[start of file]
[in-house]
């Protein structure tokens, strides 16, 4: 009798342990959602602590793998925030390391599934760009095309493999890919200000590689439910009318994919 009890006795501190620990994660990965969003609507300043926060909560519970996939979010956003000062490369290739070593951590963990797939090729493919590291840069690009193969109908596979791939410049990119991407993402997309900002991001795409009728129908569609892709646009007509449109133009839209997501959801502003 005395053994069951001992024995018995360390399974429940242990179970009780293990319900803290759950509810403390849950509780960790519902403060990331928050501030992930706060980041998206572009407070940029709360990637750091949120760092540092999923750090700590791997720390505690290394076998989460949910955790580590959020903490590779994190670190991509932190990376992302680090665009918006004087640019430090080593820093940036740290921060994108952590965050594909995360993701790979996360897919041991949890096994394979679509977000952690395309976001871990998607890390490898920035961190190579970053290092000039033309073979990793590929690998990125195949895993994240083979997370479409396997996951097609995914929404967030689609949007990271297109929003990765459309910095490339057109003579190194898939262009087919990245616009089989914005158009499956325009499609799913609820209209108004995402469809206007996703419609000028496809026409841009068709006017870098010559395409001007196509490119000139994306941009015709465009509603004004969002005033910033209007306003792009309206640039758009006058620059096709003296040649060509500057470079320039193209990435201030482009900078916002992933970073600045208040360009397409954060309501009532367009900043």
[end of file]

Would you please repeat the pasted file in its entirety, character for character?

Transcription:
[in-house]
């Protein structure tokens, strides 16, 4: 009798342990959602602590793998925030390391599934760009095309493999890919200000590689439910009318994919 009890006795501190620990994660990965969003609507300043926060909560519970996939979010956003000062490369290739070593951590963990797939090729493919590291840069690009193969109908596979791939410049990119991407993402997309900002991001795409009728129908569609892709646009007509449109133009839209997501959801502003 005395053994069951001992024995018995360390399974429940242990179970009780293990319900803290759950509810403390849950509780960790519902403060990331928050501030992930706060980041998206572009407070940029709360990637750091949120760092540092999923750090700590791997720390505690290394076998989460949910955790580590959020903490590779994190670190991509932190990376992302680090665009918006004087640019430090080593820093940036740290921060994108952590965050594909995360993701790979996360897919041991949890096994394979679509977000952690395309976001871990998607890390490898920035961190190579970053290092000039033309073979990793590929690998990125195949895993994240083979997370479409396997996951097609995914929404967030689609949007990271297109929003990765459309910095490339057109003579190194898939262009087919990245616009089989914005158009499956325009499609799913609820209209108004995402469809206007996703419609000028496809026409841009068709006017870098010559395409001007196509490119000139994306941009015709465009509603004004969002005033910033209007306003792009309206640039758009006058620059096709003296040649060509500057470079320039193209990435201030482009900078916002992933970073600045208040360009397409954060309501009532367009900043």